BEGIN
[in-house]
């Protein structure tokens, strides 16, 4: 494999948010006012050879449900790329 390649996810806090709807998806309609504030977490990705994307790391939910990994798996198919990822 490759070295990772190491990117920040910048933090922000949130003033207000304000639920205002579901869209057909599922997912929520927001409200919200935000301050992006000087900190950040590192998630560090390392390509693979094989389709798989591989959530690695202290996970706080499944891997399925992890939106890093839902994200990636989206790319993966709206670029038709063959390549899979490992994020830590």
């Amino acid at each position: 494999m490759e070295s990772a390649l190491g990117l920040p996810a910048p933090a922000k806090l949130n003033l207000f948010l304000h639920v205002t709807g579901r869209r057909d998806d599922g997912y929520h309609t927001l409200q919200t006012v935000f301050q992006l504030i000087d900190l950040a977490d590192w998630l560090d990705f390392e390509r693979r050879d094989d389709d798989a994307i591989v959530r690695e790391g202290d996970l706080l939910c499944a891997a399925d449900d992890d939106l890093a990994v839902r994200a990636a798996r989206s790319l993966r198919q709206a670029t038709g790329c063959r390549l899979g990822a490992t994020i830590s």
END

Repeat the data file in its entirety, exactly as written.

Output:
[in-house]
């Protein structure tokens, strides 16, 4: 494999948010006012050879449900790329 390649996810806090709807998806309609504030977490990705994307790391939910990994798996198919990822 490759070295990772190491990117920040910048933090922000949130003033207000304000639920205002579901869209057909599922997912929520927001409200919200935000301050992006000087900190950040590192998630560090390392390509693979094989389709798989591989959530690695202290996970706080499944891997399925992890939106890093839902994200990636989206790319993966709206670029038709063959390549899979490992994020830590």
């Amino acid at each position: 494999m490759e070295s990772a390649l190491g990117l920040p996810a910048p933090a922000k806090l949130n003033l207000f948010l304000h639920v205002t709807g579901r869209r057909d998806d599922g997912y929520h309609t927001l409200q919200t006012v935000f301050q992006l504030i000087d900190l950040a977490d590192w998630l560090d990705f390392e390509r693979r050879d094989d389709d798989a994307i591989v959530r690695e790391g202290d996970l706080l939910c499944a891997a399925d449900d992890d939106l890093a990994v839902r994200a990636a798996r989206s790319l993966r198919q709206a670029t038709g790329c063959r390549l899979g990822a490992t994020i830590s």